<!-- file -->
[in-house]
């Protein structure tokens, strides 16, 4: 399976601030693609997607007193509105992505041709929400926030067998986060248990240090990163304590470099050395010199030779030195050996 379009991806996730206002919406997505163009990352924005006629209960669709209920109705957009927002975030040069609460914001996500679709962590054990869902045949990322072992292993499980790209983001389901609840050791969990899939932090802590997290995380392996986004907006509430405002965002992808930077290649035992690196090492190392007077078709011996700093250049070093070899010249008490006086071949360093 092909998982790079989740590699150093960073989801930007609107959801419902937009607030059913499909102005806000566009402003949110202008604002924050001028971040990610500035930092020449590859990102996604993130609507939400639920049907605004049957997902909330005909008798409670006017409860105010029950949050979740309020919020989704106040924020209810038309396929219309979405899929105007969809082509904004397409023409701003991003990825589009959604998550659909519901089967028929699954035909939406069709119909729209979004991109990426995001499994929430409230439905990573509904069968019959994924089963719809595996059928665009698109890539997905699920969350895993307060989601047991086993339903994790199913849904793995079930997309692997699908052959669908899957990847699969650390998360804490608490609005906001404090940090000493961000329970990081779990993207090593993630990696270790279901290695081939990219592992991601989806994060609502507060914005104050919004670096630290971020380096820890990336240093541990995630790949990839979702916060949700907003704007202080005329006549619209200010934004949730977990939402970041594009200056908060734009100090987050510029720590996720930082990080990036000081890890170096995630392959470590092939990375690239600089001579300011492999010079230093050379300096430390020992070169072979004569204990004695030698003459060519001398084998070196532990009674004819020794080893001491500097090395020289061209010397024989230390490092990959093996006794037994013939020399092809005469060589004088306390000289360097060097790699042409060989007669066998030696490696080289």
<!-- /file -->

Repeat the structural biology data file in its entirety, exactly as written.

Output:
[in-house]
């Protein structure tokens, strides 16, 4: 399976601030693609997607007193509105992505041709929400926030067998986060248990240090990163304590470099050395010199030779030195050996 379009991806996730206002919406997505163009990352924005006629209960669709209920109705957009927002975030040069609460914001996500679709962590054990869902045949990322072992292993499980790209983001389901609840050791969990899939932090802590997290995380392996986004907006509430405002965002992808930077290649035992690196090492190392007077078709011996700093250049070093070899010249008490006086071949360093 092909998982790079989740590699150093960073989801930007609107959801419902937009607030059913499909102005806000566009402003949110202008604002924050001028971040990610500035930092020449590859990102996604993130609507939400639920049907605004049957997902909330005909008798409670006017409860105010029950949050979740309020919020989704106040924020209810038309396929219309979405899929105007969809082509904004397409023409701003991003990825589009959604998550659909519901089967028929699954035909939406069709119909729209979004991109990426995001499994929430409230439905990573509904069968019959994924089963719809595996059928665009698109890539997905699920969350895993307060989601047991086993339903994790199913849904793995079930997309692997699908052959669908899957990847699969650390998360804490608490609005906001404090940090000493961000329970990081779990993207090593993630990696270790279901290695081939990219592992991601989806994060609502507060914005104050919004670096630290971020380096820890990336240093541990995630790949990839979702916060949700907003704007202080005329006549619209200010934004949730977990939402970041594009200056908060734009100090987050510029720590996720930082990080990036000081890890170096995630392959470590092939990375690239600089001579300011492999010079230093050379300096430390020992070169072979004569204990004695030698003459060519001398084998070196532990009674004819020794080893001491500097090395020289061209010397024989230390490092990959093996006794037994013939020399092809005469060589004088306390000289360097060097790699042409060989007669066998030696490696080289």